The modern adolescent is more overweight and obese now than at anytime before. According to the American Obesity Association about 30.4% of teenagers are overweight and 15.5% are obese. Recent figures published in both Canada and the UK show a similar situation in those countries.
The reasons for this are numerous but the situation is caused by the lifestyle most people choose, particularly the tendency towards fast food and a lack of exercise. Sadly more knowledge about the world around us has served to make us fearful for the safety of our offspring. This means that children and teenagers are kept on a short leash and encouraged to stay indoors so good, healthy outdoor exercise is neglected. Protecting our children thus actually threatens their health.
This problem is exacerbated by the growth of recreational technology that further promotes inactivity and less time in the fresh air. In other cases, parents are less controlling and teenagers are left to make their own decisions, leading to choices made from peer pressure rather than common sense. This means the good healthy and active lifestyle is rejected in favour of a more sugar, fat and alcohol fuelled existence combined with reduced exercise. This is not what the mind and body need for optimum performance.
So what can a concerned parent do?
Teenagers tend to ignore direct instructions or suggestions so effective methods need to be more subtle. Undoubtably the most successful method is to teach them when young. Canny parents get their offspring involved in healthy eating and sport and exercise well before the adolescent years.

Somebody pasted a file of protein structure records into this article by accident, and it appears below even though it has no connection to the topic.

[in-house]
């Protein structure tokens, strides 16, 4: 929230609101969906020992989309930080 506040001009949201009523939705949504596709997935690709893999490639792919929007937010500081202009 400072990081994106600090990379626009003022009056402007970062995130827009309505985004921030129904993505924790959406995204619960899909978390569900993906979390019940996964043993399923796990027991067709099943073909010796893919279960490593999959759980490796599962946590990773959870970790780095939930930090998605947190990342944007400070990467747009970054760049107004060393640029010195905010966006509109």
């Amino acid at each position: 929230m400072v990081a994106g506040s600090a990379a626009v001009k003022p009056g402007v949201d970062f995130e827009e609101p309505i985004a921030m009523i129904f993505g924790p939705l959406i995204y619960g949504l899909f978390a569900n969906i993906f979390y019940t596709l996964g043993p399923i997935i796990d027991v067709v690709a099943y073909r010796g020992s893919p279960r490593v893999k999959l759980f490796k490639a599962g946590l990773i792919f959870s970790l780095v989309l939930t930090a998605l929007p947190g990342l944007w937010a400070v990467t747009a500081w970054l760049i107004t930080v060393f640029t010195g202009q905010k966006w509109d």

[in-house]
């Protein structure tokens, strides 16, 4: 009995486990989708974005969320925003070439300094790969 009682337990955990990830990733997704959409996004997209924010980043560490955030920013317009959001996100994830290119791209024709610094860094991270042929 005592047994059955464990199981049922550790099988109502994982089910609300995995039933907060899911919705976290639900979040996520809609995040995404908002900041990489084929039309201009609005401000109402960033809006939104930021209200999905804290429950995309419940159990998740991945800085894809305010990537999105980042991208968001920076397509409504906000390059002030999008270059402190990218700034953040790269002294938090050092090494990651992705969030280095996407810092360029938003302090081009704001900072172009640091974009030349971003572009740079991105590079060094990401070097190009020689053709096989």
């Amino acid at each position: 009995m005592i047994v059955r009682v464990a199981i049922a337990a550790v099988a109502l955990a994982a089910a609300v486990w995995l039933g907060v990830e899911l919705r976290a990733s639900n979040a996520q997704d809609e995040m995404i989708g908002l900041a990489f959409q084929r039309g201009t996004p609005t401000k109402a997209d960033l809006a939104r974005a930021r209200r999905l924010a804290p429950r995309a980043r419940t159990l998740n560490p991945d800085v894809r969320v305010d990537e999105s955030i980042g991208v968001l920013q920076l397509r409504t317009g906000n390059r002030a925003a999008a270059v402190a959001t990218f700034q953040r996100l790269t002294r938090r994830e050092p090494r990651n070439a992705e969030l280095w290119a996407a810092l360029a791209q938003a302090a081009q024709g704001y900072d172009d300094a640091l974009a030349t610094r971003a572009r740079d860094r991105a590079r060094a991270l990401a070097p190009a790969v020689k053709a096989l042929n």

One important habit is for the whole family to remove unhealthy foods and drinks from its kitchen shelves.
If sugar laden drinks and fatty foods are no longer easily available then any youngsters are more likely to get ]nto healthy habits too. Having more fruit and vegetables around and creating the habit of drinking water will create an atmosphere where healthy habits seem normal.
Getting a son or daughter involved in the cooking at home really works. A normal child will be curious about foods and how nutrition is used. Make the sessions fun and learning will follow naturally. This means the hard education will be completed before the troublesome teenage years.
Equally children are more likely to get excited about sport at a younger age. The easiest activities tend to be those with a strong perceived image and have a representation in the media. Good examples are martial arts (with their links with movies and comics) and football or soccer (emulation of the skills of famous footballers can do little harm, as long as their private lives are not too turbulent!). The impending Olympic coverage gives parents the ideal opportunity to get children excited about sport.
Even if you are a parent and have not managed to interest your child in sport and exercise before adolescence it is never too late. If an activity can be seen as 'cool' or adventurous then a teenager will still be attracted to it. The important thing is to put your offspring in contact with activities that would help them lead a healthy lifestyle.